Kayleigh Ingram-Summerskayleigh summers

Kayleigh would only be 4 months old when her father would shake her, putting her in the hospital. She would stay at Hamilton Hospital where she would stay there on life support for two days.When they took her off she died. She had severe brain injuries. Kayleigh lived in Cambridge, Onterio, Canada. She was born to a mother and father that were not together. They tried to share cousody. When the father showed signs of neglecting his daughter, even putting bruises on her, no one really did anything. Kayleigh was alone with her father when the incident occurred.

 

 

CANADA • Kayleigh INGRAM-SUMMERS, 4 months old (2010) ~ Cambridge ON
by karma on Tue May 31, 2011 5:35 pm

.Infant dies after assault
More charges expected against 19-year-old father
July 13, 2010

A four-month-old Cambridge infant has died after fighting for her life this weekend in a Hamilton hospital following an assault.

Waterloo Regional Police confirmed today that Kayleigh Ingram-Summers died yesterday and a post-mortem examination has been scheduled to determine the cause of death.

The baby’s 19-year-old father, Sean Michael Summers, is charged with aggravated assault and further charges are pending following an investigation by homicide and divisional detectives in partnership with the coroner’s office and Family and Children’s Services of Waterloo Region.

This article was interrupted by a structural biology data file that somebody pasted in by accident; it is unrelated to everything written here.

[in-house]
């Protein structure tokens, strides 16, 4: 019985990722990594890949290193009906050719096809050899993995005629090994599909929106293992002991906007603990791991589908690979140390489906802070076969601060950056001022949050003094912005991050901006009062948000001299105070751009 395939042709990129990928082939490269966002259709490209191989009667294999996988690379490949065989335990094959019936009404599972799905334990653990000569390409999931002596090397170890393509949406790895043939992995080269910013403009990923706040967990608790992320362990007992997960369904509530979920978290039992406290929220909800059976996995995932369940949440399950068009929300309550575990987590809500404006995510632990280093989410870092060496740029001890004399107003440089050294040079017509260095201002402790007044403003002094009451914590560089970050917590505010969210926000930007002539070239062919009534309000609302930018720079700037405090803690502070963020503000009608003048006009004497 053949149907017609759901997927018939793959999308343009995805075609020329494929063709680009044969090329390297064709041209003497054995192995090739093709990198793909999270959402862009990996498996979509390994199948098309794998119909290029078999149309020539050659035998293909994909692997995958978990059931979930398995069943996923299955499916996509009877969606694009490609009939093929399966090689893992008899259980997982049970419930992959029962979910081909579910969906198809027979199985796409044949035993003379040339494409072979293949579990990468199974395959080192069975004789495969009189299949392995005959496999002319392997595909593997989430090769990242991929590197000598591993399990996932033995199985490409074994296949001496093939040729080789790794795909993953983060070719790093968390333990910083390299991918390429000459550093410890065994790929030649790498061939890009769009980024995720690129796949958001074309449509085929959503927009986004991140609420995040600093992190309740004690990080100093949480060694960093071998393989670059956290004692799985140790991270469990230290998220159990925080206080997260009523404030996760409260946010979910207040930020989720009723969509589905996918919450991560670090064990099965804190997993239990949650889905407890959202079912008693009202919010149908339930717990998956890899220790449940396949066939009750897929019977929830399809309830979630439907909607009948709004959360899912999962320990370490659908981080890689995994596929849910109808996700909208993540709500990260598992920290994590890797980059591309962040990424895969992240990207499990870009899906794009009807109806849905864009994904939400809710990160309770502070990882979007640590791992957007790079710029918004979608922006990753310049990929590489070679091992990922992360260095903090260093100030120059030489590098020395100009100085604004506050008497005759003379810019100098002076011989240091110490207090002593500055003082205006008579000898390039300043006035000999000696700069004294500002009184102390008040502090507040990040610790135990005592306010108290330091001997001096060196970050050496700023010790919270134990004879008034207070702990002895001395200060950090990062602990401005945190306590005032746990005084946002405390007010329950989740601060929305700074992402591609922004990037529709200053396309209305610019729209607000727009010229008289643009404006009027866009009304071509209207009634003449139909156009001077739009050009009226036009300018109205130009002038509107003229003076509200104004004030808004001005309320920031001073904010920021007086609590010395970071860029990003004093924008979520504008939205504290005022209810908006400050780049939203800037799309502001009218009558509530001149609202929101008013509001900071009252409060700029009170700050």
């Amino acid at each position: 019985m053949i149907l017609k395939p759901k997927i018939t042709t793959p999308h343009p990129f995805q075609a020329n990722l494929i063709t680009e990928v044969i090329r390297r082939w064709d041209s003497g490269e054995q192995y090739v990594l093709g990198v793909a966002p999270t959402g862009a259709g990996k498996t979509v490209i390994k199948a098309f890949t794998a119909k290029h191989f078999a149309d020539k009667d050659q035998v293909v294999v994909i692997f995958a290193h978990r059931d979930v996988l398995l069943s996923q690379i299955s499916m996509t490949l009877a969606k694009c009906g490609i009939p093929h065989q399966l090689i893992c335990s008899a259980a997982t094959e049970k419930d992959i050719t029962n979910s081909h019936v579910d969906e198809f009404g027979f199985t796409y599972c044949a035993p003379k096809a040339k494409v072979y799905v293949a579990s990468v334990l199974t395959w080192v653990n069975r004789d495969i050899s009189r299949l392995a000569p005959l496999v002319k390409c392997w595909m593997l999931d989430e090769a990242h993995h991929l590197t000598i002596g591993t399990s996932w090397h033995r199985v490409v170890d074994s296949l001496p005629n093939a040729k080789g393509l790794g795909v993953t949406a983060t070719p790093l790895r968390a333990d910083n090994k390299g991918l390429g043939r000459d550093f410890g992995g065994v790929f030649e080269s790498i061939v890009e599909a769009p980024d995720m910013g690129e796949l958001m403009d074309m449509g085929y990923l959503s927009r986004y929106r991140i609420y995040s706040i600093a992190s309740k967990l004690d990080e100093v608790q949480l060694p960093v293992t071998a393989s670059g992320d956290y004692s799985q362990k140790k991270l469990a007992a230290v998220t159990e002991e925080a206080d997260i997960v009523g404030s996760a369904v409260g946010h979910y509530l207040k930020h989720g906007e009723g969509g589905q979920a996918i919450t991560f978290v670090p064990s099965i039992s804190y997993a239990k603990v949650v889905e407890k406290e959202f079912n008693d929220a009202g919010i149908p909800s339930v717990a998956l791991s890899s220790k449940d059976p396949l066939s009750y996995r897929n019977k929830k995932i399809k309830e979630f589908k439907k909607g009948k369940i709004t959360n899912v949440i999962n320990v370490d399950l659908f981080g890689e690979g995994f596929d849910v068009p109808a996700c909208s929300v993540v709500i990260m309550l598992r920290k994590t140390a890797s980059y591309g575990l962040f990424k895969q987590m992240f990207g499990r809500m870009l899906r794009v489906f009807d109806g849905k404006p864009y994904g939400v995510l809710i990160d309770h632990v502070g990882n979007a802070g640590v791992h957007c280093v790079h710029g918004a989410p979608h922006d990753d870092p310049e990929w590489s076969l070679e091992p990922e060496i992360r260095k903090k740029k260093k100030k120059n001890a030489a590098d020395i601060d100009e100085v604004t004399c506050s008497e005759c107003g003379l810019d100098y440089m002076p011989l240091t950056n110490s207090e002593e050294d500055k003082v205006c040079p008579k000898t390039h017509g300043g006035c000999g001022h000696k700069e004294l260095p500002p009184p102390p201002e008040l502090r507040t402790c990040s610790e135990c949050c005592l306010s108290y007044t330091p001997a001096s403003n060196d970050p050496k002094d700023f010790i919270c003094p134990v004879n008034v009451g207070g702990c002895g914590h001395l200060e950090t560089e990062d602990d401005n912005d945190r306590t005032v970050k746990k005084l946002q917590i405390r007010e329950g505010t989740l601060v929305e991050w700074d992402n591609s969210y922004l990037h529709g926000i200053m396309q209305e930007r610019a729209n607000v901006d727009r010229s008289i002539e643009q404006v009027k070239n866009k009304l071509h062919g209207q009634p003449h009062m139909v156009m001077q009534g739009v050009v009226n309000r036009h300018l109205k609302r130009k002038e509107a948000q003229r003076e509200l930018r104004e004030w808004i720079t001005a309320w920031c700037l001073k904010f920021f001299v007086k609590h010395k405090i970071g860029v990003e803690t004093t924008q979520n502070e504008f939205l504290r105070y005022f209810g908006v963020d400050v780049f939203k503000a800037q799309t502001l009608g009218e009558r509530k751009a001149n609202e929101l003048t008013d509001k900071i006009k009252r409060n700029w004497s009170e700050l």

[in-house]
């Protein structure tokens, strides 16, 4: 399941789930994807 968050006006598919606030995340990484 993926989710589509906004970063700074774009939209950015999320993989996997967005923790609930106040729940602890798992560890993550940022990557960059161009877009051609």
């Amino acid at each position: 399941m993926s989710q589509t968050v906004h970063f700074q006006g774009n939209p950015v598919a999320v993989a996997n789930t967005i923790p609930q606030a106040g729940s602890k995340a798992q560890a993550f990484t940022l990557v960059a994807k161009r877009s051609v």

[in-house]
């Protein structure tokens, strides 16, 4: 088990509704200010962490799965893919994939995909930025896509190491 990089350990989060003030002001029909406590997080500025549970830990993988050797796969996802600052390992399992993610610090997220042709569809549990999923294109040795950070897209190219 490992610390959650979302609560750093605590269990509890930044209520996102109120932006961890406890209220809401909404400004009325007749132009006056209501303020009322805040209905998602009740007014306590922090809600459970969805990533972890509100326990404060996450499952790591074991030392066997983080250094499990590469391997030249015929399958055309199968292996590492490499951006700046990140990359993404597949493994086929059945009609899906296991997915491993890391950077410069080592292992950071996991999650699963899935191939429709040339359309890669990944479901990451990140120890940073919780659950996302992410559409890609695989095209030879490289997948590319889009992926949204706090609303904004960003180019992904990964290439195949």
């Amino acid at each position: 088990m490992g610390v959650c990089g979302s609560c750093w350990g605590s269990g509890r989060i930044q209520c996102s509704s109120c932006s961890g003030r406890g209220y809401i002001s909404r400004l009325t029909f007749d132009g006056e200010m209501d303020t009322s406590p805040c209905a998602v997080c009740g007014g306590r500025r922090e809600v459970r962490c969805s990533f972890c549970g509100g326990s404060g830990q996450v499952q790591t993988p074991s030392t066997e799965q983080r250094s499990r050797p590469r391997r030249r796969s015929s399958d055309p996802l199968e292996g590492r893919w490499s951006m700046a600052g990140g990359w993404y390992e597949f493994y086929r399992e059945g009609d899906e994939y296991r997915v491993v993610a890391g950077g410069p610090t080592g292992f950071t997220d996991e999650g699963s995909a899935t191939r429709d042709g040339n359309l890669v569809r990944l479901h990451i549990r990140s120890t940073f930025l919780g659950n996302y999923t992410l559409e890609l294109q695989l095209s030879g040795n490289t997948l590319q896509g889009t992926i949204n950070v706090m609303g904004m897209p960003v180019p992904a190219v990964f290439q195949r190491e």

Summers is still in custody awaiting another court appearance this week.

The baby girl was taken to Cambridge Memorial Hospital Friday after a family member noticed she appeared unwell. She was later moved to a Hamilton hospital to be treated for life-threatening injuries.

Hospital staff notified police after questioning the baby’s injuries. Summers was arrested a short time later.

Summers, a graduate of Jacob Hespeler Secondary School, recently described himself to be involved in an “it’s complicated” relationship status with Kayleigh’s mother, Kaitlyn Ingram, on his Facebook account. But he recently changed his relationship status to single.

Conversations with contacts on the Internet social networking site urged him to get his life together and start taking responsibility for his baby, as well as find and keep a job.
Police aren’t releasing any details regarding the nature of the baby’s injuries or the circumstances leading to her death.

Kayleigh was alone with her father on Friday before she was taken to hospital.

http://www.cambridgetimes.ca/news/local/article/847033--infant-dies-after-assault.